Pozuelo de Alarcon Real Estate Lawyer, Spain


Judyrose Rozmus

General Practice
Status:  In Good Standing           Licensed:  27 Years

Santiago C. Minguela

General Practice
Status:  Inactive           Licensed:  36 Years

David Loretto

General Practice
Status:  In Good Standing           Licensed:  17 Years

Viviana A Waisman

General Practice
Status:  Inactive           Licensed:  24 Years

Sara D Rojas

General Practice
Status:  Inactive           Licensed:  21 Years

Alberto Luis Azagra Malo

General Practice
Status:  In Good Standing           Licensed:  10 Years

Rebeca Lizasoain-Brandys

General Practice
Status:  In Good Standing           Licensed:  17 Years

Jose Maria Bano

General Practice
Status:  In Good Standing           Licensed:  11 Years

Steven L. Plehn

General Practice
Status:  In Good Standing           Licensed:  33 Years

Andres Ballesteros

General Practice
Status:  In Good Standing           Licensed:  19 Years

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By submitting this lawyer request, I confirm I have read and agree to the Consent to Receive Email, Phone, Text Messages, Terms of Use, and Privacy Policy. Information provided is not privileged or confidential.

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LEGAL TERMS

COOLING-OFF RULE

A rule that allows you to cancel a contract within a specified time period (typically three days) after signing it. Federal cooling-off rules apply this three-d... (more...)
A rule that allows you to cancel a contract within a specified time period (typically three days) after signing it. Federal cooling-off rules apply this three-day grace period to sales made door-to-door and anywhere other than a seller's normal place of business, such as at a trade show. Another federal cooling-off rule lets you cancel a home improvement loan or second mortgage within three days of signing. Various states have cooling-off rules that sometimes apply even longer cancellation periods to specific types of sales, such as dancing lessons and timeshares.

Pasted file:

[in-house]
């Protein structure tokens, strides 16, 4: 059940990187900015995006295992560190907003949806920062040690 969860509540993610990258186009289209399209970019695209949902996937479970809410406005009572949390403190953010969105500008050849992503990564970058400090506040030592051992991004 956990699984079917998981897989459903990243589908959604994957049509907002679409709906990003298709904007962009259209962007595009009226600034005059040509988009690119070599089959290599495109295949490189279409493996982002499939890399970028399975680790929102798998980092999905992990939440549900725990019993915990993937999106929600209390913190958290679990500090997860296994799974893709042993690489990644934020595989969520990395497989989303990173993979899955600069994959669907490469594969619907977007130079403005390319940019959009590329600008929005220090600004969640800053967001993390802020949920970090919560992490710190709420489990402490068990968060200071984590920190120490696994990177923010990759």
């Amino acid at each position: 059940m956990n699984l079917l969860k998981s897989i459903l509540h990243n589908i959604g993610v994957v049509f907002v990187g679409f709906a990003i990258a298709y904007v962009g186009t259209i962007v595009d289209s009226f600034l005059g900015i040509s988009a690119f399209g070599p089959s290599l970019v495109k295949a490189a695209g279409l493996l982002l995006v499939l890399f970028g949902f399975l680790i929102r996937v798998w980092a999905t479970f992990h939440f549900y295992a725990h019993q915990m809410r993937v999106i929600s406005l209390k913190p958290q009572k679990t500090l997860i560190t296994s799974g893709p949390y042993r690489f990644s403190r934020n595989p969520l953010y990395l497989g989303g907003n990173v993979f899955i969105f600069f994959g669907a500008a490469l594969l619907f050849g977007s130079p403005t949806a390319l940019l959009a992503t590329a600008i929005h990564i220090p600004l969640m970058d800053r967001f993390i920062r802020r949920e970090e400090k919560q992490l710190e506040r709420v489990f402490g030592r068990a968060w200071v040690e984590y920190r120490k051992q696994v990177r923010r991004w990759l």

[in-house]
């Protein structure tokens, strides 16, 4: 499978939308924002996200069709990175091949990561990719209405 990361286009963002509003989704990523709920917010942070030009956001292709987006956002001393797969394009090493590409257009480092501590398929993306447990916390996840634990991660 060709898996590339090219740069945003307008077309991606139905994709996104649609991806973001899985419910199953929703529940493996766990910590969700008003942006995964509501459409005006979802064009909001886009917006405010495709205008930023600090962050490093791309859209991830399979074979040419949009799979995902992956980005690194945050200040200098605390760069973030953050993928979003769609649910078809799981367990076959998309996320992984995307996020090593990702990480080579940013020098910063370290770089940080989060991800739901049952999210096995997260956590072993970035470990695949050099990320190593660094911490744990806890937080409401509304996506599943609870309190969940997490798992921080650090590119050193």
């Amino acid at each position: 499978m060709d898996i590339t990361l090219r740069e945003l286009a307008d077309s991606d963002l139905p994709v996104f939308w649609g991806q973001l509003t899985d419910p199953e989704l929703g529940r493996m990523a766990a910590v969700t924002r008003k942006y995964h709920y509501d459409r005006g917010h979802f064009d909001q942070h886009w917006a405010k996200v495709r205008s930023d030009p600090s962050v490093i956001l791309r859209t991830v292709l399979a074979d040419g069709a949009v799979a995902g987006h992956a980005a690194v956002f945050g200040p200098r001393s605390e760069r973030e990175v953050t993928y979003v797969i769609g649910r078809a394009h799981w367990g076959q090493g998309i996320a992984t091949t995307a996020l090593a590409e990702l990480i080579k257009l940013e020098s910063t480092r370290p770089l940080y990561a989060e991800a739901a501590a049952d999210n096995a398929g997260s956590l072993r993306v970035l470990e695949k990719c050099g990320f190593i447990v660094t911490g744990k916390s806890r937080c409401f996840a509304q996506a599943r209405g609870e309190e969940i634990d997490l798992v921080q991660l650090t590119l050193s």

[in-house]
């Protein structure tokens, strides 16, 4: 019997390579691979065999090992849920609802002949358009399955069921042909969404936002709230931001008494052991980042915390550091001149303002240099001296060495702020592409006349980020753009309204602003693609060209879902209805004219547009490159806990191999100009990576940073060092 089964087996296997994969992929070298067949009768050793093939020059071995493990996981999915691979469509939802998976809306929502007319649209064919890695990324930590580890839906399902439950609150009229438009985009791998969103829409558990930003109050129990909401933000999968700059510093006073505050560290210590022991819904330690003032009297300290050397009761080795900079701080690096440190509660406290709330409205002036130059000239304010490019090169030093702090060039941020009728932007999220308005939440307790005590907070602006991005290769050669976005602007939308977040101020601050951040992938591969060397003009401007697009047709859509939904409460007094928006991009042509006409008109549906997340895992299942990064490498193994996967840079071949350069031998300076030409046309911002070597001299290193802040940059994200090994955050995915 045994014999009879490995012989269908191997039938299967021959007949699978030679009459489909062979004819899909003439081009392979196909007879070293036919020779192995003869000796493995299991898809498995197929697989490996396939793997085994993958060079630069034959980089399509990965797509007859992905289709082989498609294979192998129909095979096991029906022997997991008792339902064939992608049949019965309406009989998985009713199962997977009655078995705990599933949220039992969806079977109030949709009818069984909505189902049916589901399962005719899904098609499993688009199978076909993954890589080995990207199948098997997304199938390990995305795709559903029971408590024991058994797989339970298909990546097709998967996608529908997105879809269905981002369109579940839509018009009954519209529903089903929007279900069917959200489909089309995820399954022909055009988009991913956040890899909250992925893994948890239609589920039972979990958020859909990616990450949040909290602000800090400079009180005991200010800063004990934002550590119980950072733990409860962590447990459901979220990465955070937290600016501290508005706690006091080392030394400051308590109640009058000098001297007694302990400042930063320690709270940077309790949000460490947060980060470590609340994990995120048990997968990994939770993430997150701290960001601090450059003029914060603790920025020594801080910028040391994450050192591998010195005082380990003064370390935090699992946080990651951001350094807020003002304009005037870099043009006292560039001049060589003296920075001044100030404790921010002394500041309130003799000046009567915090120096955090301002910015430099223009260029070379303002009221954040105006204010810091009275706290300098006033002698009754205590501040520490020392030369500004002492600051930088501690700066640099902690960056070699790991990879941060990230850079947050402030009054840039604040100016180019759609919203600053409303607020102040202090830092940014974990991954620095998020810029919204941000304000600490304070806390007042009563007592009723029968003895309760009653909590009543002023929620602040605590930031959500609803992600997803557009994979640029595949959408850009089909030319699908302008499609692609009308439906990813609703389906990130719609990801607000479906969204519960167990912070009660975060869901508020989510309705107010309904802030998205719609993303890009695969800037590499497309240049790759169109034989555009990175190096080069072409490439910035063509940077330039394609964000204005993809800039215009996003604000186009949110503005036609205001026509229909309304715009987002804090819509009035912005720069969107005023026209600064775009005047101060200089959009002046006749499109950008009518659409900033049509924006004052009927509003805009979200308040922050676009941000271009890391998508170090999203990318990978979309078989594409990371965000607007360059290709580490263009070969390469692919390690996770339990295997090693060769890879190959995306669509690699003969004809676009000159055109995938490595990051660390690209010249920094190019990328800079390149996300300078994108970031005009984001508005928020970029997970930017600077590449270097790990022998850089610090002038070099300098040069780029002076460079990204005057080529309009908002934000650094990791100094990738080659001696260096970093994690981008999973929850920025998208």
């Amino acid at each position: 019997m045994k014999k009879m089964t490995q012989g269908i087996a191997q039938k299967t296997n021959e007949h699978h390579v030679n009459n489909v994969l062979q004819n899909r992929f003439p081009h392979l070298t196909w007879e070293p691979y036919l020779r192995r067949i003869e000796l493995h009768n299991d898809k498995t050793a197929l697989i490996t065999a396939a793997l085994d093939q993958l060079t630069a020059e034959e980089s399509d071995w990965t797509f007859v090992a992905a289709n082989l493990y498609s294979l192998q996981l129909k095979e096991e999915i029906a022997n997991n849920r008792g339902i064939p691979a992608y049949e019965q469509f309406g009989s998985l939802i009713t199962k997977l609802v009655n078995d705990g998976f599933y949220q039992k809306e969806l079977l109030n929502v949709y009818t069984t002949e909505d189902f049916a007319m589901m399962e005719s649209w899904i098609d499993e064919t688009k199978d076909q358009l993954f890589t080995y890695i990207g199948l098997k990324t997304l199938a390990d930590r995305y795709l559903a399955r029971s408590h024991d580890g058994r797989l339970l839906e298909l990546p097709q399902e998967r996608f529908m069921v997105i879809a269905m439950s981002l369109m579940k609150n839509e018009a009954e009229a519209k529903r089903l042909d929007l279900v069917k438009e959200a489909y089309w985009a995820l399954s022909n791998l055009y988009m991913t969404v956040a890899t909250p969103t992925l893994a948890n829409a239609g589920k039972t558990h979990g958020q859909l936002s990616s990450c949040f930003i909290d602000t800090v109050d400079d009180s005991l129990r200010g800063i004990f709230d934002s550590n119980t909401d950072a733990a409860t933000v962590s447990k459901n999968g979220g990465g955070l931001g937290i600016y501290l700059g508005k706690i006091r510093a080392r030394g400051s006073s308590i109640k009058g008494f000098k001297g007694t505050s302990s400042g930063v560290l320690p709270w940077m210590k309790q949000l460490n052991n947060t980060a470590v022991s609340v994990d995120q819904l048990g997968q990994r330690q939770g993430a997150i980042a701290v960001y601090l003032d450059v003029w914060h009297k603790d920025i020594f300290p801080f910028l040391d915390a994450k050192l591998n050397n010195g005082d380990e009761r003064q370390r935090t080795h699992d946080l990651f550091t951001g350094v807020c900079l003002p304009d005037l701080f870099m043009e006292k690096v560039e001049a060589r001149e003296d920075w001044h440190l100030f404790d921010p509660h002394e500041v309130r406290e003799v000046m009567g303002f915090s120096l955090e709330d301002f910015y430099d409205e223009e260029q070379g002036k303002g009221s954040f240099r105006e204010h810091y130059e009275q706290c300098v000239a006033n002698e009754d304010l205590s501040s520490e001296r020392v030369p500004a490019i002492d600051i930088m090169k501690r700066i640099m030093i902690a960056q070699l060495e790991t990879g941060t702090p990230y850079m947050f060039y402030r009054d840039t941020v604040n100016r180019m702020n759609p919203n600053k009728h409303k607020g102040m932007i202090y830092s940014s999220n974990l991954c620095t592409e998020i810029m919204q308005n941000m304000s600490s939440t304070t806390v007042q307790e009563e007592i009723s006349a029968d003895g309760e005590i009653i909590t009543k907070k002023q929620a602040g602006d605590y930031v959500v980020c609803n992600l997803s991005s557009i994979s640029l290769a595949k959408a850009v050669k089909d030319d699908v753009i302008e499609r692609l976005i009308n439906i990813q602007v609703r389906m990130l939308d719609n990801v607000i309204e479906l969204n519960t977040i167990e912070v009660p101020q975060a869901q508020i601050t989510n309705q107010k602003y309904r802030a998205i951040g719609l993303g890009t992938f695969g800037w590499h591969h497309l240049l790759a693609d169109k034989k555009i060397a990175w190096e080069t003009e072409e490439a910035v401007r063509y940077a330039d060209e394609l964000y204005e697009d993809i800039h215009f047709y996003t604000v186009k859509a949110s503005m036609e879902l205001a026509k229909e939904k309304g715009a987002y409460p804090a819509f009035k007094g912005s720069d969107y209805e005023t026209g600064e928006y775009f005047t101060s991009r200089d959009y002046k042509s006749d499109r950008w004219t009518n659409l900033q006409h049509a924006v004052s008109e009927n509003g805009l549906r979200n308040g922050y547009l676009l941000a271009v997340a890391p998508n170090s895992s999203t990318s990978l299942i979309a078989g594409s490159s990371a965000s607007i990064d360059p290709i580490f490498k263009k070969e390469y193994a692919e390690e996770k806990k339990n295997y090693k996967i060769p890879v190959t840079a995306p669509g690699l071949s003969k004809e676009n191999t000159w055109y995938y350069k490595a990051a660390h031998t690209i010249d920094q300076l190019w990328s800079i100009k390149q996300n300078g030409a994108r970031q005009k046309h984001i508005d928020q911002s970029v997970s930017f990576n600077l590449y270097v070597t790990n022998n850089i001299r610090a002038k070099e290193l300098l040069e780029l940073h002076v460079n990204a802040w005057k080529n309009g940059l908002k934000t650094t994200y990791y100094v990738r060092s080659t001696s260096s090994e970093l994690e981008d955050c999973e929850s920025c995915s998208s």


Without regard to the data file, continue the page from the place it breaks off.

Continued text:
SEVERANCE PAY

Funds, usually amounting to one or two months' salary, frequently offered by employers to workers who are laid off. No law compels employers to provide severanc... (more...)
Funds, usually amounting to one or two months' salary, frequently offered by employers to workers who are laid off. No law compels employers to provide severance pay, although the employer may be legally obligated to do so if it was promised in a contract or employees' handbook.

RIGHT OF SURVIVORSHIP

The right of a surviving joint tenant to take ownership of a deceased joint tenant's share of the property. See joint tenancy.

APPRAISER

A person who is hired to determine the current value of real estate or other property.

DEBENTURE

A type of bond (an interest-bearing document that serves as evidence of a debt) that does not require security in the form of a mortgage or lien on a specific p... (more...)
A type of bond (an interest-bearing document that serves as evidence of a debt) that does not require security in the form of a mortgage or lien on a specific piece of property. Repayment of a debenture is guaranteed only by the general credit of the issuer. For example, a corporation may issue a secured bond that gives the bondholder a lien on the corporation's factory. But if it issues a debenture, the loan is not secured by any property at all. When a corporation issues debentures, the holders are considered creditors of the corporation and are entitled to payment before shareholders if the business folds.

INHERITORS

Persons or organizations who receive property from someone who dies.

GROSS LEASE

A commercial real estate lease in which the tenant pays a fixed amount of rent per month or year, regardless of the landlord's operating costs, such as maintena... (more...)
A commercial real estate lease in which the tenant pays a fixed amount of rent per month or year, regardless of the landlord's operating costs, such as maintenance, taxes and insurance. A gross lease closely resembles the typical residential lease. The tenant may agree to a 'gross lease with stops,' meaning that the tenant will pitch in if the landlord's operating costs rise above a certain level. In real estate lingo, the point when the tenant starts to contribute is called the 'stop level,' because that's where the landlord's share of the costs stops.

TESTAMENTARY DISPOSITION

Leaving property in a will.

LANDLORD

The owner of any real estate, such as a house, apartment building or land, that is leased or rented to another person, called the tenant.